When risk assessment indicates a high probability of the development of acute mountain sickness (Table 2), acetazolamide is recommended. In a large, prospective, observational study, the use of acetazolamide was associated with a 44% reduction in the risk of severe high-altitude illnesses.7 A meta-analysis of randomized trials of various doses of acetazolamide initiated before ascent likewise showed a significantly reduced risk of acute mountain sickness; the authors of this meta-analysis concluded that the lowest effective dose for prevention is 125 mg twice per day.35 This dose has been shown to be effective in reducing the incidence of acute mountain sickness associated with rapid ascent from a baseline altitude of 1600 to 4300 m36 or during further ascent to 4900 m among trekkers who have ascended to 4200 m without illness.37 However, a study that showed acute mountain sickness in more than 50% of persons who received acetazolamide at a dose of 250 mg twice per day during a rapid ascent of Mount Kilimanjaro (5895 m in 5 days)38 suggested that low-to-moderate doses may be inadequate with more rapid ascents and higher final altitudes; it is not known whether higher doses are more effective in persons at these altitudes. Acetazolamide should be started 1 day before the ascent and discontinued after 2 days at the final altitude or during the descent. A meta-analysis showed that acral paresthesias occurred in 35 to 90% of persons receiving acetazolamide, and polyuria occurred with the first several doses in 8 to 55%, with distaste for carbonated beverages in 4 to 14%.35 Nausea and tiredness developed in about 20% of persons who received 250 mg of acetazolamide three times per day at low altitudes.39 Thus, testing for side effects of the drug before the ascent might be useful to avoid confusion of a side effect with a symptom of acute mountain sickness. If side effects occur, the person should be advised not to use this prophylactic agent.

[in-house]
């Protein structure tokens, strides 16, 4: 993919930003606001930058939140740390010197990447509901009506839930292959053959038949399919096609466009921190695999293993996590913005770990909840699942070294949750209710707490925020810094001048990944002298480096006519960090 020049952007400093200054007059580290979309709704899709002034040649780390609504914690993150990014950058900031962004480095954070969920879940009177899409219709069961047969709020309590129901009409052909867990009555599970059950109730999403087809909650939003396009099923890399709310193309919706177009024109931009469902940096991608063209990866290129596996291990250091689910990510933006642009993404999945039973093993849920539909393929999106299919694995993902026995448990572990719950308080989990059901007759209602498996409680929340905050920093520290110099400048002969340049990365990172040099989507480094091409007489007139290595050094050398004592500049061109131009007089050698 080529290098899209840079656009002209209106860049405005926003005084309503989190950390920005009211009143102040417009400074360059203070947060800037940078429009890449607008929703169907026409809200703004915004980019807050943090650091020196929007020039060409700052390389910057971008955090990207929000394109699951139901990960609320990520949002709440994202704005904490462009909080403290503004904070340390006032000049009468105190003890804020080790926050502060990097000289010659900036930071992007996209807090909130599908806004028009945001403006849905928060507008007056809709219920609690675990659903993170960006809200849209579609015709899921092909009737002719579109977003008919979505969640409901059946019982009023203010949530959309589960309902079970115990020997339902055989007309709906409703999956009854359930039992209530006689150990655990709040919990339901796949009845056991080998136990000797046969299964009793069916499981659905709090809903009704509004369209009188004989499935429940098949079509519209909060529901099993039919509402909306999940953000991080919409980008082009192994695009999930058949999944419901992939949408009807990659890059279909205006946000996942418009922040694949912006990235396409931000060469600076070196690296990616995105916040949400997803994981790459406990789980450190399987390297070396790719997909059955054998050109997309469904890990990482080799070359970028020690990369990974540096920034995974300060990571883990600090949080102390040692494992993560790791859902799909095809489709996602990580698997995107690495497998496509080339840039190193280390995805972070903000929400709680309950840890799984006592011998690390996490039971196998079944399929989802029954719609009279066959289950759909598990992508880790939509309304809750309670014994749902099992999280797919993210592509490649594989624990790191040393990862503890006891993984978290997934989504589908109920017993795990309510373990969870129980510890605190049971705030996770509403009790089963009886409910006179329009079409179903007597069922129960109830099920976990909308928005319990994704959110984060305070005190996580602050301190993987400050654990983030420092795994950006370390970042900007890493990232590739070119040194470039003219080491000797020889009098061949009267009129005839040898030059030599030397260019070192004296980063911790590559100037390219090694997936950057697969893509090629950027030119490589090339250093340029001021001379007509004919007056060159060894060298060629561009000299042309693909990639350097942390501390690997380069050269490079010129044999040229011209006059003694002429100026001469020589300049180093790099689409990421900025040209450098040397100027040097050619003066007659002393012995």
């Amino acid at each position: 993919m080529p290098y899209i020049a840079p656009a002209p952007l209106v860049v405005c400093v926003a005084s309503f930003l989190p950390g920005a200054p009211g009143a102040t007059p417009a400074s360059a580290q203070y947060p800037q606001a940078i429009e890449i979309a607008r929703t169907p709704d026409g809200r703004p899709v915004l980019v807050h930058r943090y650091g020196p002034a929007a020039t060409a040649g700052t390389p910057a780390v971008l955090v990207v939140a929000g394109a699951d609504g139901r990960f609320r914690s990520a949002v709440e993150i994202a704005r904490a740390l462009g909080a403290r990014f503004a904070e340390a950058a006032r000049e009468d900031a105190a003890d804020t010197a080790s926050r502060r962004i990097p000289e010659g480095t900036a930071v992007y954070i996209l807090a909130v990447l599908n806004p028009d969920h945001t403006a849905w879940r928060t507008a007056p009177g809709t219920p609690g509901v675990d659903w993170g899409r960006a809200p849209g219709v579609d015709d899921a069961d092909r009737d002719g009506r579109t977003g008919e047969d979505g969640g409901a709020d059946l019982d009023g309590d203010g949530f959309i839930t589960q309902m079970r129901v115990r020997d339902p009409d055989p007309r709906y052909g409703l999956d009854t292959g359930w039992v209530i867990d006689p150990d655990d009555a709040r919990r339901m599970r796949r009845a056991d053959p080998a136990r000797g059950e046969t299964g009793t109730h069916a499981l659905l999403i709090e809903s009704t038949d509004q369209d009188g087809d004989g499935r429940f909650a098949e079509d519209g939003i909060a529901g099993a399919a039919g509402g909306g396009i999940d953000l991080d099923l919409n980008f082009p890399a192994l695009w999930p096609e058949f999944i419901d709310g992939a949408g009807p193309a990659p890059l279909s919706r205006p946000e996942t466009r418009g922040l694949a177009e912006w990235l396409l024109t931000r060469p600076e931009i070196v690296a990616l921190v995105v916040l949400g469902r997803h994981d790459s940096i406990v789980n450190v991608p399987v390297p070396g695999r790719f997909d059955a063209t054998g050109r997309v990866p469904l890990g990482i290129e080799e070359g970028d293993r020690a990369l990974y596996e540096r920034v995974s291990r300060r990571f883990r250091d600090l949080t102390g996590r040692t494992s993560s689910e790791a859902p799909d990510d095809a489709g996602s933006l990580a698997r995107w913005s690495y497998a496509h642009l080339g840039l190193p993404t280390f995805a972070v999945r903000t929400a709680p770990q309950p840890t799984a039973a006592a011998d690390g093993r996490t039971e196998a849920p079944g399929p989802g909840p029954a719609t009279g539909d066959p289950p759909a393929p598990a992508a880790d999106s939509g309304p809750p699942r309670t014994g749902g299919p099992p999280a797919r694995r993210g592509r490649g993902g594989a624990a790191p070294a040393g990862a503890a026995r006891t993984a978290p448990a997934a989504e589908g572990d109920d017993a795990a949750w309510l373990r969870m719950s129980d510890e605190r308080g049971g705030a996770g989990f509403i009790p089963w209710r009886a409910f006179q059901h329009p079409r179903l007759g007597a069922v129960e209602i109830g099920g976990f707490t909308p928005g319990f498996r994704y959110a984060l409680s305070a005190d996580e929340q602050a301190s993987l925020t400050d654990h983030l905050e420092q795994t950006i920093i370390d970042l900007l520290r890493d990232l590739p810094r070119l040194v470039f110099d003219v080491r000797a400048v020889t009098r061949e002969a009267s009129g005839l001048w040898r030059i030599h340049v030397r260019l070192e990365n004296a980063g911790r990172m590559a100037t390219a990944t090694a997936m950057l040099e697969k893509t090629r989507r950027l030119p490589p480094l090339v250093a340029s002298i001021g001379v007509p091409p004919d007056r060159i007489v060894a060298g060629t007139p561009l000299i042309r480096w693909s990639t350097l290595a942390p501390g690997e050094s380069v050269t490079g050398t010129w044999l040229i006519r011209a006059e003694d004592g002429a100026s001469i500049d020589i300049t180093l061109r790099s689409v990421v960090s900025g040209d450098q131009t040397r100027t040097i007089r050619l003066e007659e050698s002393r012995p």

If there is a contraindication to acetazolamide or if it has intolerable side effects, an alternative is dexamethasone at a dose of 4 mg two or three times per day. In a randomized, placebo-controlled trial, dexamethasone was associated with a significant reduction in the incidence and severity of acute mountain sickness among persons who ascended to 2700 m.40 Several smaller randomized trials, including one head-to-head trial,39 have also shown these results at 4300 to 4570 m, with a magnitude of effect similar to that of acetazolamide.10 Given the potential adverse effects of dexamethasone (e.g., hyperglycemia, adrenal suppression, and psychosis), its use for prevention of acute mountain sickness should be limited to persons with unequivocal indications, and it should be administered for less than 1 week.